Thomas James "Tom" Perkins

January 7, 1932 - June 7, 2016

Oak Park, Illinois

When he was in his twenties, armed with degrees from MIT and Harvard, the late Tom Perkins went to work for a couple Stanford graduates named Bill Hewlett and Dave Packard. Perkins met the famous duo in the 1950s, when Palo Alto, California, was just beginning to boom. “Silicon Valley” wasn’t coined until 1971, but the game associated with that name – marathon startups in search of “the next big thing” – was in full play. And Tom Perkins was an all-star. He did a laser equipment startup in his spare time that was acquired for a pretty penny by Spectra Physics. That was just the beginning. Perkins’ extraordinary success put him in the venture capitalist hall of fame.

“I got to know Tom through sailing when we were both 29,” says Knud Wibroe, a consulting engineer. “We both lived in Sausalito. I raced an 8-Metre, Tom raced an International Canoe. I had the bigger boat in the beginning, but that certainly changed.”

The yachting community knows Perkins by Maltese Falcon, one of the largest sailboats ever built (LOA 289’). That Perkins would build such a vessel didn’t surprise Wibroe, or others who knew him. His new-business philosophy emphasized big on all counts: “Take big risks…carefully,” he advocated. “[The new business] should make a contribution 10 times greater than what’s out there…100 times greater would be better.” His yachting philosophy followed suit.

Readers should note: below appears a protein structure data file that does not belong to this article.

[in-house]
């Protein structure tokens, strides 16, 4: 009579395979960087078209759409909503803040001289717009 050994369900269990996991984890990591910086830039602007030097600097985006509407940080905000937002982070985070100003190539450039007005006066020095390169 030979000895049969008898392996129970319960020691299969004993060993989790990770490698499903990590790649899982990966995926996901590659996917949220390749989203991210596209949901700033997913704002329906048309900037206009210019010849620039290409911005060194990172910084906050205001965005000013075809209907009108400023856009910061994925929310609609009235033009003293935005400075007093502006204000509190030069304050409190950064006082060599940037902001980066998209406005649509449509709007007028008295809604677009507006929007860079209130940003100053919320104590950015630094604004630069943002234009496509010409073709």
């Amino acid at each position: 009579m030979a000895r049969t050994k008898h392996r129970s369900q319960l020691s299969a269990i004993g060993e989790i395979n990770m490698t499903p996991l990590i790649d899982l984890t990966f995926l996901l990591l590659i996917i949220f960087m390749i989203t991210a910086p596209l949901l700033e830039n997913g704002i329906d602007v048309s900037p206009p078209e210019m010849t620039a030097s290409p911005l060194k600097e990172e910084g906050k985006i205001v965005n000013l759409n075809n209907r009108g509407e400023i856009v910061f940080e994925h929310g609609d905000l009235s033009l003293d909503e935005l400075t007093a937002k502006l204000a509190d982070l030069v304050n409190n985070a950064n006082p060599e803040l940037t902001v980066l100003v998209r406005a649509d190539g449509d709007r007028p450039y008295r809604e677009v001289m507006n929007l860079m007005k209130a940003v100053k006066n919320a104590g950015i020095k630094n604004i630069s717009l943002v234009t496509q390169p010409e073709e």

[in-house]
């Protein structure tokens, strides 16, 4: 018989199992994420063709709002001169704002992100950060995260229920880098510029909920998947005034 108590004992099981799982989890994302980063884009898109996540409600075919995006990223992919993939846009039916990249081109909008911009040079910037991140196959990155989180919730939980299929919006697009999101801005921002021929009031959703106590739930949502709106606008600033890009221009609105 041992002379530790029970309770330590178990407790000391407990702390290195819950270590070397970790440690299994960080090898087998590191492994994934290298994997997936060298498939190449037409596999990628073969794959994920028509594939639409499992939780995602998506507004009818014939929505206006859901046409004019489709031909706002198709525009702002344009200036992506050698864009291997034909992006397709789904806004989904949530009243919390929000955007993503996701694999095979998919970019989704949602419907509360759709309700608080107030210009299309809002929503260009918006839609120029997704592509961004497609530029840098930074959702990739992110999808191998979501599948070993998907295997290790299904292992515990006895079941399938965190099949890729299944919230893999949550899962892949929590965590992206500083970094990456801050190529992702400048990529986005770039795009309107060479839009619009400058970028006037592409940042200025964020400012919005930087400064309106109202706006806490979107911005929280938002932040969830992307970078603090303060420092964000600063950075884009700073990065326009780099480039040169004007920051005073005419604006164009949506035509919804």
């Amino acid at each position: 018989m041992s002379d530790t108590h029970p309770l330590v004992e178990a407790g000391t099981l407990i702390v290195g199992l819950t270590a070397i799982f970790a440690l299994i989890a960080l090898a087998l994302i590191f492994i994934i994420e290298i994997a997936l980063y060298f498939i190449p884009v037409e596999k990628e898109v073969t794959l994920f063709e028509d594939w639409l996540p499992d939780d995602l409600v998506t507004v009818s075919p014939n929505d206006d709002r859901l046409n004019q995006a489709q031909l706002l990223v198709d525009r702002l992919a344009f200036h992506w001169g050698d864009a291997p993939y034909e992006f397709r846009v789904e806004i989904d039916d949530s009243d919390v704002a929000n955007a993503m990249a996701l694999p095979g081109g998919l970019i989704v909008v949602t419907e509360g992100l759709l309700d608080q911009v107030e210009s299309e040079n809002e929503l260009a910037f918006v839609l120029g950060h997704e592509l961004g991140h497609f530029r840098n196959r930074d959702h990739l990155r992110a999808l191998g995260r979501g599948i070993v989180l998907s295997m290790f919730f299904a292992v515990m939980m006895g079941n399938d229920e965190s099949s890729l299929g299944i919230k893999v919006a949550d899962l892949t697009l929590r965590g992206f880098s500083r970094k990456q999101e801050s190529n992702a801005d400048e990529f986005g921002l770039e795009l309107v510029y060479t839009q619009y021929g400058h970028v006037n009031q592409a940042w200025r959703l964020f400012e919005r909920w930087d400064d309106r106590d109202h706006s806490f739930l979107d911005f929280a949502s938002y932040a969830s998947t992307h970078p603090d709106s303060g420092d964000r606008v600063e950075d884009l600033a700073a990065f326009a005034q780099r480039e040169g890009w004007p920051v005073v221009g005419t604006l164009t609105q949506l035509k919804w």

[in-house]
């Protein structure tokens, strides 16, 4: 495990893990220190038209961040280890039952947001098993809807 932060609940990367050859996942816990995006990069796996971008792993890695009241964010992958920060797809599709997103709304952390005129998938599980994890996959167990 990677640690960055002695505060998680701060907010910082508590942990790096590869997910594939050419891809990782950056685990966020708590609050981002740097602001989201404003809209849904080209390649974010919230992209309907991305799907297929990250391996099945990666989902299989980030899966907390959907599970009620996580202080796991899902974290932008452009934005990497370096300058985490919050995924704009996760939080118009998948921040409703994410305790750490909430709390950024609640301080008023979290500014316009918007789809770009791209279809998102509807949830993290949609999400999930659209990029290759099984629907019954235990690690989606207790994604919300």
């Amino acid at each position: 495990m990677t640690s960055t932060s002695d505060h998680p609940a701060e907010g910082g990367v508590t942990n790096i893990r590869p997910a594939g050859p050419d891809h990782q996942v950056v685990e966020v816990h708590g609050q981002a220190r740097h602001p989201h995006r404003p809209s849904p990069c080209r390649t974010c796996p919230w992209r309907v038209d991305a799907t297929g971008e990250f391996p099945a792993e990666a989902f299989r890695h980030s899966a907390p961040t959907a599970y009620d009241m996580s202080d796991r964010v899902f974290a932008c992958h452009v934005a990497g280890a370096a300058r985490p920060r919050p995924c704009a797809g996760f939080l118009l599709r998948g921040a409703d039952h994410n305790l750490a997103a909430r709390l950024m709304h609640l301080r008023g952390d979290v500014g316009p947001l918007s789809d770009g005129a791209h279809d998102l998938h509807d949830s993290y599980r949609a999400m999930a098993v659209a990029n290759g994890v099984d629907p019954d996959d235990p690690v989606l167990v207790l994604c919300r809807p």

Wibroe says that no one believed in the modern square rigger concept besides Tom Perkins and the designer. Perkins was in Turkey frequently during construction of Maltese Falcon. He had the yard build a full-scale prototype of a mast that was 200 feet tall, four feet in diameter. He immersed himself in the details, working out problems with the push-button, unstayed rig, one at a time.

“Tom was a fantastic sailor,” Wibroe says. “I saw him back into a slip in St. Tropez with six inch clearance on either side. He had a professional skipper, but he always ran the boat when he was on board.” He was amazingly generous. He championed Leukemia Cup Regattas by providing leadership gifts. Well-known advocates he recruited to speak at those events included Al Gore, Rupert Murdock, Ted Turner, Joe Lacob, and Sir Ben Ainsle.

“Maltese Falcon was a very big risk,” Wibroe says, “but Perkins won with flying colors. He got that huge square rigger to point with 12-Metres, and once we hit 22.5 knots. – Roger Vaughan

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